The Business Palette: Quickly and easily develop a viable business model with this strategy tool

Successful businesses started with an idea. Somewhere between the idea and today’s success, an entrepreneur worked through the idea to create a business model, a brand, a sales funnel, a business plan… and then they implemented those things.

There are many people who want want to start a business but can’t seem to get their idea off of the runway. They have a vague, loosely-defined business idea but aren’t sure what to do next. (“I’d like to consult about marketing” or “I’d like to work on cars” or “I’d like to become a real estate investor”, etc.). These are good ideas, but they aren’t enough to move forward with.

Here’s a tool I developed a few years ago to help people solidify their idea into a strong foundation on which they can create a business. It’s called the Business Palette. The Business Palette is for people who have a business idea and now need to turn it into a business model, or who want to start a business but need help nailing down what they want to do.

I’ve used the Business Palette to help several clients who wanted to start a business but weren’t sure where to start.

In painting, a palette is a tray that contains some basic colors, and you mix those colors to create unique colors to use on the canvas. The Business Palette works the same way: You start with some basic ideas and you mix and match to bring clarity and focus to a single business idea that you can move forward with. From there, starting a business is much easier.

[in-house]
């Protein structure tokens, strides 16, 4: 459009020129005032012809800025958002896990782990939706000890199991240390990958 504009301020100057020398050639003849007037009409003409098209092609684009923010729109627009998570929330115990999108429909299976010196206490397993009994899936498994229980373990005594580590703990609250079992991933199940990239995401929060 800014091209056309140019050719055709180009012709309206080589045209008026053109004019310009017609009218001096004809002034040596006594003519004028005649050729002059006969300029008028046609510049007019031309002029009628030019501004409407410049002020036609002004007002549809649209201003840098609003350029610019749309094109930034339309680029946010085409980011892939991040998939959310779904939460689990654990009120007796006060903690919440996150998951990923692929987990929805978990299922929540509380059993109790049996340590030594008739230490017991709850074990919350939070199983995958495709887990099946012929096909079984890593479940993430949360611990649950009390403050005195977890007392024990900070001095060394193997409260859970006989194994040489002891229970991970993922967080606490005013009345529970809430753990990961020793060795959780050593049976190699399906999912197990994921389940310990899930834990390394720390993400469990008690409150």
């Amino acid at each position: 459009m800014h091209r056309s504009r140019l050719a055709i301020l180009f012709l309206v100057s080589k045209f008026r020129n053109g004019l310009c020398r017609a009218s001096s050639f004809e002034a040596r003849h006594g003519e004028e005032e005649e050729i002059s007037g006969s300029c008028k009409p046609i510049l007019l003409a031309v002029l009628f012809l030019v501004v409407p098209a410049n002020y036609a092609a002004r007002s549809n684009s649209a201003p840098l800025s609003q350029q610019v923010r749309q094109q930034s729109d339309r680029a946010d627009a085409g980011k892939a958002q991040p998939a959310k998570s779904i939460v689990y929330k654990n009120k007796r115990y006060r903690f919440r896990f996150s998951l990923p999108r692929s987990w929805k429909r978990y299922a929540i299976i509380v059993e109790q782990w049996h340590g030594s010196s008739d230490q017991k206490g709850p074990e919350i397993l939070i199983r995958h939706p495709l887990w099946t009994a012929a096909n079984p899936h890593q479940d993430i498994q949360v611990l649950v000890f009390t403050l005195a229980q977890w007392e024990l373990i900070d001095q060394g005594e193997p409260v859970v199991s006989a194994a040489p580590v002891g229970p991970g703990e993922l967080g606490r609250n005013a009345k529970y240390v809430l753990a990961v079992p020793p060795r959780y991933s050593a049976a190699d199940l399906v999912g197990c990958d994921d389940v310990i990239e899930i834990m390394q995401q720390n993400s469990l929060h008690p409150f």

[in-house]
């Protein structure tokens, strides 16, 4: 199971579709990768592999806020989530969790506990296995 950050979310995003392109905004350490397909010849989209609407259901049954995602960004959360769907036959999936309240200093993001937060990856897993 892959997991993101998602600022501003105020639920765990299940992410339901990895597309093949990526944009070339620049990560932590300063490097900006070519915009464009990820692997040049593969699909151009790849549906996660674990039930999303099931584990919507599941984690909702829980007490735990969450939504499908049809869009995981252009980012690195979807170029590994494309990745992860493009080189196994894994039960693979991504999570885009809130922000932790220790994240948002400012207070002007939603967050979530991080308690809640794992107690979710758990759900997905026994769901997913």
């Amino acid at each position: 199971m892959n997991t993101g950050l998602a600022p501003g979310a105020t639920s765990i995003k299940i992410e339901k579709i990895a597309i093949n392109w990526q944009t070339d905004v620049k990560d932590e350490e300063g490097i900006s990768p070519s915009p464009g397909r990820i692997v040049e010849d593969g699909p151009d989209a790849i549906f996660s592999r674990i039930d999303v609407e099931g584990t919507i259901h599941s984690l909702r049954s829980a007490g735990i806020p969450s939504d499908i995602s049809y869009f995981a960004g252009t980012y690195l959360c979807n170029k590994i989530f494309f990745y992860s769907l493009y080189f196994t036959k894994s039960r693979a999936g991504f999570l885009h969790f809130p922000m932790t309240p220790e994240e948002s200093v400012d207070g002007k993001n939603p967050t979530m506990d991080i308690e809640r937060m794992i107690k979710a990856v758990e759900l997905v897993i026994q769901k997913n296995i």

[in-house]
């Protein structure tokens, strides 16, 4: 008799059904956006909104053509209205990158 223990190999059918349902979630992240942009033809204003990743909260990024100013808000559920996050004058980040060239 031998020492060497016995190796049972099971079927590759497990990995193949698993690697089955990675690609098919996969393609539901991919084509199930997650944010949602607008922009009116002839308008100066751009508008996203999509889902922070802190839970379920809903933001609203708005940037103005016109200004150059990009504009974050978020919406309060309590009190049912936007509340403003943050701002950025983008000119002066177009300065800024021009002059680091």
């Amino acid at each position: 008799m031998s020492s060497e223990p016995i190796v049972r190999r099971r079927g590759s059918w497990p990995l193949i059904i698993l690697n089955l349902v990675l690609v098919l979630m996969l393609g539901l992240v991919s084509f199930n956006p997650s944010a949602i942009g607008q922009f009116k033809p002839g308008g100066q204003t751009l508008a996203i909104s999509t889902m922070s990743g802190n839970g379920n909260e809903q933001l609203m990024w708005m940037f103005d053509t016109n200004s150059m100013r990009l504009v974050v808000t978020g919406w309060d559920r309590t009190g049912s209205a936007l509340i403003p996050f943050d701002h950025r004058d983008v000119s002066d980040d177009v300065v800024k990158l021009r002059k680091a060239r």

I’ll show you how, and I’ll use a example of a business idea that I would start (if I wasn’t already swamped with work in my current business!)

The first thing to do is to set up your Business Palette. Use a large posterboard or whiteboard. Write the following 4 sentences, one along each side of your Business Palette:

  • What problems does my target market have?
  • What do I know about solving those problems?
  • What do I like to think about?
  • What do I like to do?

You can see that I’ve done that, below, in red, and left lots of blank space in the middle of my palette.

Now it’s time to fill out your palette with some basic ideas. Beside each of the sentences you wrote in the previous step, list as many relevant ideas as you can.

You’ll likely include your business idea in one of these four areas (in my experience, a vague, unrefined business idea consists of one or two of these elements). Be sure to fill out each of the 4 areas and exhaust your thinking in those areas. Do some research, if necessary, to answer the “What problems does my target market have?” question.

Notice that it’s very similar to a guided brainstorm. As you write down some of your ideas, subordinate ideas will come. Write them all down! And I should also point out: You don’t have to do one at a time. Just fill them in as they come to you. And you may find that you repeat an idea on a couple of different sides of the Business Palette.

You’ll see that I’ve filled out some ideas below (but I didn’t fill it to the level of detail I normally would… I didn’t want it to become overwhelmingly messy while I’m trying to introduce it!)

In my example (the business I would start if I wasn’t already doing what I’m doing), here are some of the things I’ve listed:

  • Across the top, where I’ve written “What problems does my target market have?”, I list the problems that the average stock investor faces: “Knowing exactly when to buy and sell”, “Finding good stocks at affordable prices that turn into big winners”, “A desire for bragging rights”, and more.
  • Across the bottom, where I’ve written “What do I know about solving those problems?”, I list some things that I can do (based on my previous experience as a stockbroker): “Fundamental analysis”, “How to spot trends”, “Buy and sell signals”, “Killer sectors to invest in”, and more.
  • Across the left, where I’ve written “What do I like to think about?”, I list topics that I would love to get paid to ponder: “Ecomomics”, “Stock sectors”, “Fundamental Analysis”, and more.
  • Across the right, where I’ve written “What do I like to do?”, I list the activities that I would love to get paid to perform: “Advise”, “Blog”, “Analyze”, and more.